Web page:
Aluminium

Q: Why are some aluminium alloy designations followed by a letter T and some numbers whilst others have a letter H and some numbers?    
The H designations refer to alloys that can only be hardened or strengthened by cold work.  The numbers describe the extent of hardening achieved.
The T numbers are applied to alloys that respond to hardening or strengthening by heat treatment (solution treatment and age hardening).  The numbers refer specifically to the heat treatment condition.

Q: I need an aluminium alloy forging with a minimum 0.2% proof stress of 270MPa.

There are a number of options, but care is needed in selection depending on service environment:
• 2014A will easily give the properties suitably heat treated but may suffer from unacceptable corrosion is service.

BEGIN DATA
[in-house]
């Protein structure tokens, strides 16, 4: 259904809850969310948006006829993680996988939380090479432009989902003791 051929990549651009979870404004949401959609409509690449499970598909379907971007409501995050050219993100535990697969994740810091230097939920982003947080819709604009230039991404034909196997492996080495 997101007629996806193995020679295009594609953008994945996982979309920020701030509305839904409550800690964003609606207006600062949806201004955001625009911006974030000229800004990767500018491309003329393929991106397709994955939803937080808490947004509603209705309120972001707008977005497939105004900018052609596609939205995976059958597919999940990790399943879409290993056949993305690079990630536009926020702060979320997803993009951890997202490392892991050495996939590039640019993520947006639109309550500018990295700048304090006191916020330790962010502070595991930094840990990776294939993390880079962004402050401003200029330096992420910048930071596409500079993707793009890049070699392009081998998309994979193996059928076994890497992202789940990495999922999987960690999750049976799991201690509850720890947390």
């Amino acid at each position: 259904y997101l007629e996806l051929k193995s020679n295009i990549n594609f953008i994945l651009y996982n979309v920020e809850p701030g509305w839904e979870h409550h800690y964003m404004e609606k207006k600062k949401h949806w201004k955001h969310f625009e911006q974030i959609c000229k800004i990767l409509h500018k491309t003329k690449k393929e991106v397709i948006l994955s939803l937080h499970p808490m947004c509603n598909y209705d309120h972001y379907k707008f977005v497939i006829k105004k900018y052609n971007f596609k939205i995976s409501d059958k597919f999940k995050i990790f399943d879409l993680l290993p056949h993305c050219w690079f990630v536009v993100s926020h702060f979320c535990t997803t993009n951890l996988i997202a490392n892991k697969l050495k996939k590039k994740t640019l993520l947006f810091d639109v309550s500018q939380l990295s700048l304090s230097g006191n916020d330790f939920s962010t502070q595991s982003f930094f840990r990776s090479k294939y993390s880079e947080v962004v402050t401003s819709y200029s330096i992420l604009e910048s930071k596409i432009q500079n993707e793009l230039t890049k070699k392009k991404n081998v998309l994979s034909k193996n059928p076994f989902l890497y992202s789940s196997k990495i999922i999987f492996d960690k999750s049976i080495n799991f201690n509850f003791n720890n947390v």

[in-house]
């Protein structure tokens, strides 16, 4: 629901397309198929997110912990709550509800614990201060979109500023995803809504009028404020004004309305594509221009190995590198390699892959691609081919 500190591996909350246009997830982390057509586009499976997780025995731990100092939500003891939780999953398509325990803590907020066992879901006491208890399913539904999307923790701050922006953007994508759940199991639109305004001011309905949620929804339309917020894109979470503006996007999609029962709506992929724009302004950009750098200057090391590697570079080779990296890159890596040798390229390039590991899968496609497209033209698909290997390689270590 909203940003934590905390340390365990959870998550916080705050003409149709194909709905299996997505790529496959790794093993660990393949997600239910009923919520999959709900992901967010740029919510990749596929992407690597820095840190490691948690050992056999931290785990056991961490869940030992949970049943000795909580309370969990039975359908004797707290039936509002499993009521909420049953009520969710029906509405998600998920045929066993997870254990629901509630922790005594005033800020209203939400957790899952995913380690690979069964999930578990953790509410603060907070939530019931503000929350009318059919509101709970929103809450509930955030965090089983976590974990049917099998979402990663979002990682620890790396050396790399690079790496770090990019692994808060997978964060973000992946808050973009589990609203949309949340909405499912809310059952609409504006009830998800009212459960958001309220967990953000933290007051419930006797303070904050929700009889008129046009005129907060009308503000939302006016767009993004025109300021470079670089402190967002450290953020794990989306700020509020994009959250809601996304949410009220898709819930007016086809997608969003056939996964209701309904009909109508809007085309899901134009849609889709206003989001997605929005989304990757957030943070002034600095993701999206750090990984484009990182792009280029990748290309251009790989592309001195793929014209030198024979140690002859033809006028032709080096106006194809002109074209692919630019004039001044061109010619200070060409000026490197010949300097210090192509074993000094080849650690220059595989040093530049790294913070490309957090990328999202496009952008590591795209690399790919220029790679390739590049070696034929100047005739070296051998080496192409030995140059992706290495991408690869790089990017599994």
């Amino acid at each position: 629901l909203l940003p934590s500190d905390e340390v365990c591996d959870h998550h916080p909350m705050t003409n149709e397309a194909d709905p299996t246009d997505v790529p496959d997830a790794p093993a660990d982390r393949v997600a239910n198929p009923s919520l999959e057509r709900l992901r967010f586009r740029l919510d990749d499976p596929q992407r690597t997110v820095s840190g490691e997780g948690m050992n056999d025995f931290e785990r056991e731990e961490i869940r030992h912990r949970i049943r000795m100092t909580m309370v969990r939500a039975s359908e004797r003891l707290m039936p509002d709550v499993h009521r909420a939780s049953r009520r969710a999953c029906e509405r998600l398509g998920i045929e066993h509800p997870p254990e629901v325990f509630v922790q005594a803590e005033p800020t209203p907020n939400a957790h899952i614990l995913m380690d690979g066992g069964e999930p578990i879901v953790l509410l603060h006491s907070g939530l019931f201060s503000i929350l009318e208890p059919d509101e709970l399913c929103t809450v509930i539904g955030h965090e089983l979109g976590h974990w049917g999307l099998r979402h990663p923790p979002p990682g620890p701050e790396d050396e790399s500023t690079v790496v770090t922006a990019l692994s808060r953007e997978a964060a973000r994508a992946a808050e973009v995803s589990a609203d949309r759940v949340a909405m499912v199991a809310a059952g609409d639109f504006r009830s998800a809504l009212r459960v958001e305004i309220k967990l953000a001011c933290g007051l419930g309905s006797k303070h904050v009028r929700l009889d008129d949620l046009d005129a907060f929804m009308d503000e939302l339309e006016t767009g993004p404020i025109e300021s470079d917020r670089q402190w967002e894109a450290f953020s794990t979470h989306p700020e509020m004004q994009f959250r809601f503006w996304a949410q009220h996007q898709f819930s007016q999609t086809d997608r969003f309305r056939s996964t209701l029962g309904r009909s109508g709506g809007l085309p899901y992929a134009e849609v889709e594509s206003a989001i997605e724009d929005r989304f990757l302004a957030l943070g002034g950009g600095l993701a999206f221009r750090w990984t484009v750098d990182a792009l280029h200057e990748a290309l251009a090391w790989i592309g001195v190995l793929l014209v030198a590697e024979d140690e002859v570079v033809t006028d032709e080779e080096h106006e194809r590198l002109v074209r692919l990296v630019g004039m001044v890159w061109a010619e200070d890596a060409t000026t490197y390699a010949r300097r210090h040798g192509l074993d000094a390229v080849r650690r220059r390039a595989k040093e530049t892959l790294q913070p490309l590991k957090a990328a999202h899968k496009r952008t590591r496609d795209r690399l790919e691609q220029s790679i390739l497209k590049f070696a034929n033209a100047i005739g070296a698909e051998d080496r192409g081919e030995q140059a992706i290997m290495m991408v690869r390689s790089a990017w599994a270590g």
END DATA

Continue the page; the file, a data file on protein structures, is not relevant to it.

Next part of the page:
• 6082, even suitably heat treated, will not achieve the 270MPa required but will give adequate corrosion behaviour in most environments. It may be better to re-design for the lower properties depending upon the service environment expected.

Q: I understand, and have used for years, the British Standard LM series designations for aluminium casting alloys. I believe that there are new designations now -  how do these relate to the LM numbers?
BS 1490, which specified the casting alloys under the LM designation has been replaced by BSEN 1706. A new system of numbers is now in place.  You should be aware that there are also designations under ISO 3522.
Copper alloys used to be specified under C numbers in the old BS system.  There are now new BSEN numbers.  

Q: How can I avoid corrosion problems with 2014A aluminium alloy?
There are a number of options:
•    apply a skin of pure aluminium
•    protective anodizing
•    use an alternative material with good corrosion properties.

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